We spend a lot of time in this column talking about how to get people to notice and buy whatever it is you're selling. However, when you focus on marketing as single-mindedly as I tend to do, it can be easy to lose sight of a certain central business truth: No matter how good your marketing is, you need products and services that are relevant to what customers want right now. Whether you're a startup or a company that has been in business for 50 years, failing to keep your offerings current and develop new ones will inevitably spell failure.
That's why this week I've brought in the big guns. Mark Dresdner owns Stratapult Advisors, a remarkably successful boutique consulting firm. In a short time, Mark went from being a management consultant at Accenture to running the entire revenue strategy for organizations ranging from a billion-dollar aviation company to Starwood Hotels. In other words, this is a man who knows what it takes to keep a company perpetually ahead of its competition when it comes to what it is actually selling.
So without further ado, I bring him to you now.
Where do companies most often go wrong with innovation?
Mark: Startups often fall prey to a poor product-market fit that isn't supported by a solid business model. For one, an innovation's value proposition--the value offered by a company's product or service--needs to be desired by customers. While this seems basic, I have seen many entrepreneurs dive into creating a product that they think is amazing, only to end up with a solution looking for a problem. While important, marketing efforts are not the solution here.
For a value proposition to be desirable, it needs to address a strong customer need--functional or emotional. Sometimes customers will not know they feel a need for something until they experience it, but it has to be there nevertheless.
Innovative ideas also need to be viable. The company must have a practical and cost-efficient way to bring a product or service to life. Setting unrealistic customer expectations can be fatal for startups.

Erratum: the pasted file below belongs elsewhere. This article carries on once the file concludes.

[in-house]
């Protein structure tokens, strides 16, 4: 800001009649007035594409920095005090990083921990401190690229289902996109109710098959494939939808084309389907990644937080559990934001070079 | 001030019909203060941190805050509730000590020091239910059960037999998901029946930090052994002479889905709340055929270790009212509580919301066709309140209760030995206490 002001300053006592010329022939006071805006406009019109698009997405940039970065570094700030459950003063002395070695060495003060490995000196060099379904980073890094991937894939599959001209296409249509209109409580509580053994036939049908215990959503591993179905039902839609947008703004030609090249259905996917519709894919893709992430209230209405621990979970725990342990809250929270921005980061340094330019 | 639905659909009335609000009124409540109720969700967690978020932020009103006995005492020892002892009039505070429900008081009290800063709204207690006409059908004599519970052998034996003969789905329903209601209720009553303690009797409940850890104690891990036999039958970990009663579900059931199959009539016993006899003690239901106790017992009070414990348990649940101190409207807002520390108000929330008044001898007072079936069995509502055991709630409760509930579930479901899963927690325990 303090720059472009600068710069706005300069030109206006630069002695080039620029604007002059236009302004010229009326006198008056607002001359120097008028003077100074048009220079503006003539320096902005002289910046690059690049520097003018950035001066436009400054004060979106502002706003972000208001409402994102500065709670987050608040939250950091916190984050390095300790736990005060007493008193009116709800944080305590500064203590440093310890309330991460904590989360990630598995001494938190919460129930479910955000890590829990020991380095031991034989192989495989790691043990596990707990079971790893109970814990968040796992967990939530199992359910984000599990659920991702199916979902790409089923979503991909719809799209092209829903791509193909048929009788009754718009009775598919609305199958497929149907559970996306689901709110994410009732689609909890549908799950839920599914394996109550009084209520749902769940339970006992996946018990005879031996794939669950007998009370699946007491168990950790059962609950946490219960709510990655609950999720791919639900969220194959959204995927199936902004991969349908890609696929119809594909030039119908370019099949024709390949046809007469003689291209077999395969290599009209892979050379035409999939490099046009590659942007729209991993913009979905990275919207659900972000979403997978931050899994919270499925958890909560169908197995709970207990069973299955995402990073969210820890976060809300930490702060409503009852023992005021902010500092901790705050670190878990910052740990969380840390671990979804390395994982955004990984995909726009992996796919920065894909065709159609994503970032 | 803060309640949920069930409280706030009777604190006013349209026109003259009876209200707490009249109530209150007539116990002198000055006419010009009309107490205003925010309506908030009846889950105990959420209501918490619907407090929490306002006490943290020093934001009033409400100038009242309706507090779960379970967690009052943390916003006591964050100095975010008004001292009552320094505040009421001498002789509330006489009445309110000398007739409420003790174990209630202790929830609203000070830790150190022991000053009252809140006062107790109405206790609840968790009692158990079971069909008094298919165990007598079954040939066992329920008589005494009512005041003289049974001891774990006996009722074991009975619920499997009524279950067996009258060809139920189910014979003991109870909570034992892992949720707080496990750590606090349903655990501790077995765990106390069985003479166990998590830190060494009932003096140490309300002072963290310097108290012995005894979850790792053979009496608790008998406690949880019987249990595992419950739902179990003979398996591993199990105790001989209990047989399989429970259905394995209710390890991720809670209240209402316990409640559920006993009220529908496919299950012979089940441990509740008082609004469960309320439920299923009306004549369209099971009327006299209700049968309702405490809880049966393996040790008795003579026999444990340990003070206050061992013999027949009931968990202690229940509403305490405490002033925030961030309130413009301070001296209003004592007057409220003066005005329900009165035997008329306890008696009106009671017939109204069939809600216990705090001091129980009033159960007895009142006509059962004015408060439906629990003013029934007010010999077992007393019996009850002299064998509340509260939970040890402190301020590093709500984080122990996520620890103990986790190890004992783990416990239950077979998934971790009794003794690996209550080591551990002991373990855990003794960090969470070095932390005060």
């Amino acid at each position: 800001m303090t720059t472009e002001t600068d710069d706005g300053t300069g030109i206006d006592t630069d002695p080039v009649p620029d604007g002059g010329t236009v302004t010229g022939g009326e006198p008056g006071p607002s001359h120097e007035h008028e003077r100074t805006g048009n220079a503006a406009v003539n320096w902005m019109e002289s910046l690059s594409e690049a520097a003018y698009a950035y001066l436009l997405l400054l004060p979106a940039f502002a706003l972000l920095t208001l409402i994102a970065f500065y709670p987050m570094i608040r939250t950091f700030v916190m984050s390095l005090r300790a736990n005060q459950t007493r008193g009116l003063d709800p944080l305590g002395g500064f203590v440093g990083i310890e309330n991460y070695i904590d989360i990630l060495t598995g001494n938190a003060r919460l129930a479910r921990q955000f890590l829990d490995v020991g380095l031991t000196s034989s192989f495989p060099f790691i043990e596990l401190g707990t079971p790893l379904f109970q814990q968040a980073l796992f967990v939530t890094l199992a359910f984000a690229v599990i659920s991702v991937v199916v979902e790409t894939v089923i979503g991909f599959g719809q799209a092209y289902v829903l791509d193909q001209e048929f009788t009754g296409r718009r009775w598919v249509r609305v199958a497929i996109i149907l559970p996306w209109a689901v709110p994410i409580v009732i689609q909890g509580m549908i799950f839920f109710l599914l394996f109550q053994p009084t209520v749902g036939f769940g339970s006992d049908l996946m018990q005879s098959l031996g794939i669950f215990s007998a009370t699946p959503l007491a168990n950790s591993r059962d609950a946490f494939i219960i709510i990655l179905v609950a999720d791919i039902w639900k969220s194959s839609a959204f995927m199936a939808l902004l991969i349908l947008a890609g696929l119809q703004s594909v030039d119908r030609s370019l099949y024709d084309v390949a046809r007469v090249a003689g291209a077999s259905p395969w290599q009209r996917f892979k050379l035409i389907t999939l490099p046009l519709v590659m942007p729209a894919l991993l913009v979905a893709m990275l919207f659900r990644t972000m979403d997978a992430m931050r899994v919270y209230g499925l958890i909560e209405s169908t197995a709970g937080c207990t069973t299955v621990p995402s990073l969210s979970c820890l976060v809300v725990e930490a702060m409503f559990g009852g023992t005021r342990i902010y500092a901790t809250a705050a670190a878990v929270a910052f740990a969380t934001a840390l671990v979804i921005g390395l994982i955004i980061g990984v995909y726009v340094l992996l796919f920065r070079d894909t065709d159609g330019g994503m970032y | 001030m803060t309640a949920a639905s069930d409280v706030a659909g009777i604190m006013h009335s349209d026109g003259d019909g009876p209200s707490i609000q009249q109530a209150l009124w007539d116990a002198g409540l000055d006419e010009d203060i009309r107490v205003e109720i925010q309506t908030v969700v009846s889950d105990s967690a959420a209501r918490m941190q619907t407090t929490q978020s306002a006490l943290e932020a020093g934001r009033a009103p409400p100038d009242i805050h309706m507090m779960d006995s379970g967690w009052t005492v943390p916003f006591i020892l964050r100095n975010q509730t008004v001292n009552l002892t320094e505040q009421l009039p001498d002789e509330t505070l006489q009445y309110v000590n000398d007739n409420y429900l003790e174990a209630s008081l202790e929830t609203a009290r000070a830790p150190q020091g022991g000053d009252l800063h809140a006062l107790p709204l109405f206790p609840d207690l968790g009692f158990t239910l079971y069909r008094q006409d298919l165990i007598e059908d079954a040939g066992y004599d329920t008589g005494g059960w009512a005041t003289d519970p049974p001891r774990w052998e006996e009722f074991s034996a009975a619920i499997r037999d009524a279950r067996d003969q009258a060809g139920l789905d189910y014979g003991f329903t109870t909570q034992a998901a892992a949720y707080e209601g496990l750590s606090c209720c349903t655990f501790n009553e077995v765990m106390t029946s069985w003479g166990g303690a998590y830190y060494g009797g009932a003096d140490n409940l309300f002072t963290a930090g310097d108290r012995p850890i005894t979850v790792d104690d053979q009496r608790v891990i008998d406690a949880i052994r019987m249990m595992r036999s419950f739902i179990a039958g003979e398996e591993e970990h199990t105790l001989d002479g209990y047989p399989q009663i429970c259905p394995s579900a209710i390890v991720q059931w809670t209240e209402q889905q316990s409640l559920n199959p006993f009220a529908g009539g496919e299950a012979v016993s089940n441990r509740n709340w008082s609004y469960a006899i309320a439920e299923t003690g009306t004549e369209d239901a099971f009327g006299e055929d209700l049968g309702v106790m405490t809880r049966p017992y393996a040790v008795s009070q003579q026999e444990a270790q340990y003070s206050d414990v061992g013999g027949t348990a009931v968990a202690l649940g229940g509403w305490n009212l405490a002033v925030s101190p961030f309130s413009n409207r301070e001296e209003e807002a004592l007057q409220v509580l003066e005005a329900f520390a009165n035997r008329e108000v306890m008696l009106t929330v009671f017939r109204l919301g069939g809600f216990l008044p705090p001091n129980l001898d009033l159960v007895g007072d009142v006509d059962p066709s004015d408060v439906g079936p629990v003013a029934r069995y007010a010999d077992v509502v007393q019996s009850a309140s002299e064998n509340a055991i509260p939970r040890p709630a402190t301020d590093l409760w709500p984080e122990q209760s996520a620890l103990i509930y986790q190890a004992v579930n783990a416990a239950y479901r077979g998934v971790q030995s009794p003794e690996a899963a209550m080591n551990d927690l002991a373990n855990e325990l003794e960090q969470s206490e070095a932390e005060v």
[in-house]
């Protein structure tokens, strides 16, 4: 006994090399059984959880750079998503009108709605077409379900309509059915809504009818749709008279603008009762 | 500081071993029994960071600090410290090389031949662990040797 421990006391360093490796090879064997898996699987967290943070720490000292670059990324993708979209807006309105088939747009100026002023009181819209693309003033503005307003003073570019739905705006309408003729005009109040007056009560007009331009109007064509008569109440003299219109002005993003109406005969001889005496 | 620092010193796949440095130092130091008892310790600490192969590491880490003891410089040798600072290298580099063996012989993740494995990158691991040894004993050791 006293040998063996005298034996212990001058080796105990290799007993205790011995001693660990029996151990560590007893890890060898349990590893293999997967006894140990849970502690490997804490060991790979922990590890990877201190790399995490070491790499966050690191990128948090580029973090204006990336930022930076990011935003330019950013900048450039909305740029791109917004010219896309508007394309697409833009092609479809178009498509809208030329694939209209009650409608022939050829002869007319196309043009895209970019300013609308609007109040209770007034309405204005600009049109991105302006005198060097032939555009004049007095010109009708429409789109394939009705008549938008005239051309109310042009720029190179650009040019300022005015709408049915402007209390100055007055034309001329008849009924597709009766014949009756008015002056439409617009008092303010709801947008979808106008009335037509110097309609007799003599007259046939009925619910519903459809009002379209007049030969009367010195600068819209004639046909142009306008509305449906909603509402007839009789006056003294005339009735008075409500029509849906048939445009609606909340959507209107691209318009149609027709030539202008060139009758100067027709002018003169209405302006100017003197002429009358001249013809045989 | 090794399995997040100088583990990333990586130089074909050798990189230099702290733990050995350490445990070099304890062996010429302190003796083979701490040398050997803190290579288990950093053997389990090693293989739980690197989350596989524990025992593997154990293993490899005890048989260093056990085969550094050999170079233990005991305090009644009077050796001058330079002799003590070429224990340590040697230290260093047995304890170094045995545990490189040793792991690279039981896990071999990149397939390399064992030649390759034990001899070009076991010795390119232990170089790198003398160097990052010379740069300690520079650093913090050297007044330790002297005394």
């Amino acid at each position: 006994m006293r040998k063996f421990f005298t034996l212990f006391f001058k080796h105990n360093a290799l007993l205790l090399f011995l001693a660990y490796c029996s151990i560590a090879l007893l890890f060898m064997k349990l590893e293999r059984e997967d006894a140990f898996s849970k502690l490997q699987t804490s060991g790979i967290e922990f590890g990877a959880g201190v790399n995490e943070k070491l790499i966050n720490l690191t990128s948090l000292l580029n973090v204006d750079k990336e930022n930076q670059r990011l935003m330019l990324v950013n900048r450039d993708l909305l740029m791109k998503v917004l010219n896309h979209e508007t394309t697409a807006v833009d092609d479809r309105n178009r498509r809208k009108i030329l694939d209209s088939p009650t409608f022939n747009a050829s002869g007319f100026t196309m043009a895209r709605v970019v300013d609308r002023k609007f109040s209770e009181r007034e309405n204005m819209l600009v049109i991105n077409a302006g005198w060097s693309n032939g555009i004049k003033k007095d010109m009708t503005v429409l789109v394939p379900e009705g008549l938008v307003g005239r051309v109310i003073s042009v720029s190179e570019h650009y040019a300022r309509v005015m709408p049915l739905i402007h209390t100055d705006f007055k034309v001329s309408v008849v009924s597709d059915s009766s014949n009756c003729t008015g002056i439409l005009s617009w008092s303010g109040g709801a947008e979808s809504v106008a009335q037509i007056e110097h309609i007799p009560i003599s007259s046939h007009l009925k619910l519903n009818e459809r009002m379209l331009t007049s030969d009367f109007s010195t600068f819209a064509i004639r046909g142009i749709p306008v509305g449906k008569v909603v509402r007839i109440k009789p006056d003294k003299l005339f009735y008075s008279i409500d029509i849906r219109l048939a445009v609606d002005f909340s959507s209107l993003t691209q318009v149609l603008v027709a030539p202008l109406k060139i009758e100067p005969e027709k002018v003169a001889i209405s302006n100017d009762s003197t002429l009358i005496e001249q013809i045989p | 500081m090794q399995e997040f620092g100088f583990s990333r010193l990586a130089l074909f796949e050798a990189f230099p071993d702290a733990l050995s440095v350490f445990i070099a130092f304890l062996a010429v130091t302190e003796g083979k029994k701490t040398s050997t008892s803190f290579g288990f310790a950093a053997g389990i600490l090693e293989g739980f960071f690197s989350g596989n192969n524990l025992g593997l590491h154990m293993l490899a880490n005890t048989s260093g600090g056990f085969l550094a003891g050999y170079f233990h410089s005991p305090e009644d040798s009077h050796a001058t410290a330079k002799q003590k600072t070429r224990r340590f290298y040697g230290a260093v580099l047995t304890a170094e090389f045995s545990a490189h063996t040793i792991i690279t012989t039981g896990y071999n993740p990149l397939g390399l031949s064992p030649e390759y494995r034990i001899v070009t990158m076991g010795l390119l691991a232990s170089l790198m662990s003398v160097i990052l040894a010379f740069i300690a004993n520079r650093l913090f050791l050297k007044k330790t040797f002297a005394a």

At the same time, innovations must be financially feasible--likely to deliver substantial and sustainable financial results. The financial results are not always needed immediately. Twitter, for example, survived on investor funds for many years before implementing a revenue model. However, at some point the startup needs to make money to survive. Remember, investors will invest in an unprofitable startup only when they believe that they will eventually earn a return.
What are some of the innovation challenges faced by companies at different stages in their lifecycle?
Mark: As a company matures, it shifts from being the new kid on the block to the established player. Through the maturing process, [leaders] often refocus efforts from innovation to managing the existing business better and more cheaply. And then, at some point, most mature companies realize that to grow--and typically survive--they need innovation to create new revenue streams and address new customer segments. As a result, the innovation pendulum swings back to more creative and disruptive ideas.
As a company's innovation cycle changes, it can struggle to keep its company story in sync. Microsoft, for example, is trying desperately to become more innovative and its rate of new product releases has increased. However, the company is struggling with their brand story--much of the market still sees Microsoft as the slow corporate giant whose innovation pales in comparison to its competitors.
Injecting innovation back into an established company is challenging. One approach is to create small pockets of innovation. The other is to infuse innovation throughout a company. Both can work depending on the culture of the company.
What are some ways that innovators can work more effectively with those who perform other roles in an organization?
Mark: One of the key roles of leaders of innovation is to build a collaborative working relationship among all areas of the company. As innovative ideas mature, those elsewhere in the company are often the ones to inherit the innovation.
Establishing a common language around innovation is important. Innovators use the language of startups--common words are lean startup, design thinking, and product-market fit. This is usually a foreign language to those in established companies. Providing learning opportunities, such as short training sessions and video clips, around the mindset and language of innovation will enhance communication and understanding.
If a business unit will be impacted by an innovative change, it is wise to gain its input from the start. This will not only improve the quality of the solution but also help make it the business unit's idea and garner its support. Idea competitions that all employees can enter are another way to get many people involved and excited about innovation. The winners of the competition can then be coached on how to test, improve, and implement their ideas. No matter what specific approach you choose, innovation is something that needs to be part of everything your company does if you want to be truly successful in the 21st century.